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From Shoals to Schools: A Look at Fish Communities

Thu, Aug 11, 2016 at 1:20PM

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If you’ve ever encountered a school of fish—whether from the edge of your Monterey or on a scuba diving excursion—you likely felt awe and wonder at just how precisely the fish moved together. It’s like you’re watching hundreds of bodies move with one mind!

While a school of fish moving all together may seem impossible, the act of teaming up for feeding, mating or travel through the water is actually a real (and very practical) method that fish use for their survival. In today’s blog, we will be studying this one-of-a-kind phenomenon.

From aggregations to shoals to schools

Not every group of fish you see is a school—although any neatly-packed, precisely moving group you see probably is one! Groups of fish are classified as one of three distinctions (aggregations, shoals, or schools) based on how organized they are and what purposes they serve. For example…

  • An aggregation is any kind of gathering of fish in the same location. It can be made up of fish from the same or different species, and doesn’t necessarily have to serve a specific purpose (for example, many different fish and fish types may gather together due to the presence of food).
  • A shoal is more organized than a simple aggregation. Shoals are characterized by fish interacting with one another and acknowledging their place as part of a larger group—so they’ll tend to move when the group moves and show other social signals. Still, the fish within a shoal may move around freely within that group when large movements from one area to another aren’t taking place.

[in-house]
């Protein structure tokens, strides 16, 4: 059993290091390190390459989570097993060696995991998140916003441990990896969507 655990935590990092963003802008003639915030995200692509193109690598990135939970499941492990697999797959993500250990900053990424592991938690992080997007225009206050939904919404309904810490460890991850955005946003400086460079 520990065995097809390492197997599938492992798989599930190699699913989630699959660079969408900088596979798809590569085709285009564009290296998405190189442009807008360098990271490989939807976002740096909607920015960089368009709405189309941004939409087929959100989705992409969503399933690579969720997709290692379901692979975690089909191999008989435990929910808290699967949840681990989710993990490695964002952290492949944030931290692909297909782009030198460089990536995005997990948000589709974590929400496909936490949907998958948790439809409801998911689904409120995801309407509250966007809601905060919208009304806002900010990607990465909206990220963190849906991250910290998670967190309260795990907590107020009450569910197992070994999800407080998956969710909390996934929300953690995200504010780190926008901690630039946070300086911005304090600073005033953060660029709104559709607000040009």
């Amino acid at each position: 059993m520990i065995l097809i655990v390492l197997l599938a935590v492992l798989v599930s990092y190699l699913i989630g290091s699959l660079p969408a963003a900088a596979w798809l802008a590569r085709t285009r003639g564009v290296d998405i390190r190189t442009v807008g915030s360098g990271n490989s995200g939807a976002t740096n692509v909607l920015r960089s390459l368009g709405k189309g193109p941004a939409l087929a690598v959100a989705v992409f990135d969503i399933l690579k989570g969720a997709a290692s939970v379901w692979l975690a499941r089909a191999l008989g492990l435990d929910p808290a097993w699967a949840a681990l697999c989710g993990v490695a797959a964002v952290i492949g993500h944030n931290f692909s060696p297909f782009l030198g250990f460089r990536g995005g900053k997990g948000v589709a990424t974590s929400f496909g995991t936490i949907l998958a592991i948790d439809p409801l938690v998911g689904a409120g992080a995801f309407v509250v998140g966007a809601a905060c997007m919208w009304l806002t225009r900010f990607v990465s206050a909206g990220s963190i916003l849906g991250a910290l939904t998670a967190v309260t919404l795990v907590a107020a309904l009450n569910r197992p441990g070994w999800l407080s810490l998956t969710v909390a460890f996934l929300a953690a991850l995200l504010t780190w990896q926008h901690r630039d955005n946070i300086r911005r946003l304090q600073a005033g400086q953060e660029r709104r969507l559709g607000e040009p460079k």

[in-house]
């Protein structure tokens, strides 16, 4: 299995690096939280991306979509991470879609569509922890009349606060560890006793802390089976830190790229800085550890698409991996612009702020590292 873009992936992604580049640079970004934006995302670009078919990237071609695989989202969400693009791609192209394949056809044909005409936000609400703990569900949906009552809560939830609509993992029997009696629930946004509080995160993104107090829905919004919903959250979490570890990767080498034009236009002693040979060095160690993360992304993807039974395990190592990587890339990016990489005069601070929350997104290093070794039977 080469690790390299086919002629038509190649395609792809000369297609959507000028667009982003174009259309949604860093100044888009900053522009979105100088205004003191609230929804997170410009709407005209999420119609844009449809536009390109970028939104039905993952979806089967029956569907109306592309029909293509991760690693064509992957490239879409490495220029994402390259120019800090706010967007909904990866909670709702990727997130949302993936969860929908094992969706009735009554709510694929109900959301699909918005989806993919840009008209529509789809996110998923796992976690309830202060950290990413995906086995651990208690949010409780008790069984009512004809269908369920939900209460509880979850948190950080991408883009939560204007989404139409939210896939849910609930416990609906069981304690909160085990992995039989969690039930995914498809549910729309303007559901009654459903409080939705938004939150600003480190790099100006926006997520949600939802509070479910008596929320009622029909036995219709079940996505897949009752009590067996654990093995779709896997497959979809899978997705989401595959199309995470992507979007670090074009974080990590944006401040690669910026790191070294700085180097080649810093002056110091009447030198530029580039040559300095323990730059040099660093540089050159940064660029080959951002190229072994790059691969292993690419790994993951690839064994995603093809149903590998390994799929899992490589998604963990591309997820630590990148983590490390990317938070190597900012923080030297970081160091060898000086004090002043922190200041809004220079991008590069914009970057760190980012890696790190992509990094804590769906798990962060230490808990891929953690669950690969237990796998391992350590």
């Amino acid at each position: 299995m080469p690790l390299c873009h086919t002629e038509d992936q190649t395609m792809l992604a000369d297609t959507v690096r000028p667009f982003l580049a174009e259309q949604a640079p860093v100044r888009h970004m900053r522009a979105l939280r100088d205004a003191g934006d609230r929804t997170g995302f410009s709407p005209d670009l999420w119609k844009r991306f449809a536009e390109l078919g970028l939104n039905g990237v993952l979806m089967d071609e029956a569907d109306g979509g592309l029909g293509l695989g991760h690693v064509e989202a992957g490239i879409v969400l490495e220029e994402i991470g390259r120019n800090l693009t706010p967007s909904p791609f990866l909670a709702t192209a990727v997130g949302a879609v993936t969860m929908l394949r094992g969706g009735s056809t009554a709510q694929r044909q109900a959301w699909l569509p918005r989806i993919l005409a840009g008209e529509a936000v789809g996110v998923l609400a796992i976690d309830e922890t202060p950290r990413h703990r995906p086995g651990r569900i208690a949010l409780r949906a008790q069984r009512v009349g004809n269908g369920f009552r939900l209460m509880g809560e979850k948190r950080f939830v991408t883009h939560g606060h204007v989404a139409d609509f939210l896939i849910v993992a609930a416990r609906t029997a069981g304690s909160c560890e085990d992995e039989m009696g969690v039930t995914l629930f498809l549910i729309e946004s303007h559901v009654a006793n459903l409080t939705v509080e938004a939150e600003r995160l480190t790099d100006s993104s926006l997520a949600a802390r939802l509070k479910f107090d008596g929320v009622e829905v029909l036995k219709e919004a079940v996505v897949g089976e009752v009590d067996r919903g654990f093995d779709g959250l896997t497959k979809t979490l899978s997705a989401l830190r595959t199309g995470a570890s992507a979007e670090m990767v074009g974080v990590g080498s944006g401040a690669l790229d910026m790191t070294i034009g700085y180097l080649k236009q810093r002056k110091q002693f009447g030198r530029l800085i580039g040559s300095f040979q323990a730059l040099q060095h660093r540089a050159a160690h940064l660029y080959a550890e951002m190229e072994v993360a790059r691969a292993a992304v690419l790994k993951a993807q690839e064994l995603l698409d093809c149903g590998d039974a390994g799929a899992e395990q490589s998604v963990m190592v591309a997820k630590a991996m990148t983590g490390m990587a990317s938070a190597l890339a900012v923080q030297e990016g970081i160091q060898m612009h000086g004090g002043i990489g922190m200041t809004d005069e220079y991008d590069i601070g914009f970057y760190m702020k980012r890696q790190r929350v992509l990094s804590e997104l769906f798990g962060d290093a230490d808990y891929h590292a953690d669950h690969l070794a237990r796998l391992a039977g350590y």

• Finally, the most organized kind of grouping is the school. Unlike the fish in aggregations and shoals, the fish you’ll find in a school are generally the same in size, age and appearance. Their movements appear to be much more elaborate, coordinated and dependent on one another. If you’ve ever seen a group of fish act in surprisingly perfect coordination, you likely saw a school.

A defense mechanism…

One of the primary reasons that fish stick together is, of course, the defense it provides them. A shoal or school gives fish a chance to blend in, since predators are more likely to notice the “odd man out.” A large group can also look out for one another better than a small one—since so many fish will be on the lookout for predators, the group can more easily avoid the chance of running into one. Finally, it has been suggested that the rapid, coordinated movements of a school of fish may be visually confusing for nearby predators, helping the school to avoid a dangerous encounter.

…and much more

There are several other distinct advantages that go along with schooling or shoaling. Large groups can more easily find food than small groups or single fish can on their own. These groups also provide a simple route to reproduction, since fish never have to travel far in order to locate a suitable mate. Finally, research suggests that certain fish may benefit physically from simply being part of a group—for example, fish separated from their schools may experience stress and agitation more easily, which can be detrimental to their survival.

We hope that today’s blog has given you a better understanding of fish schools—why they occur, how they work, and how they can benefit fish of many species. The next time you see a group of fish move in uncanny coordination, you’ll know just why they’re doing it… although that, of course, won’t make the sight any less spectacular!


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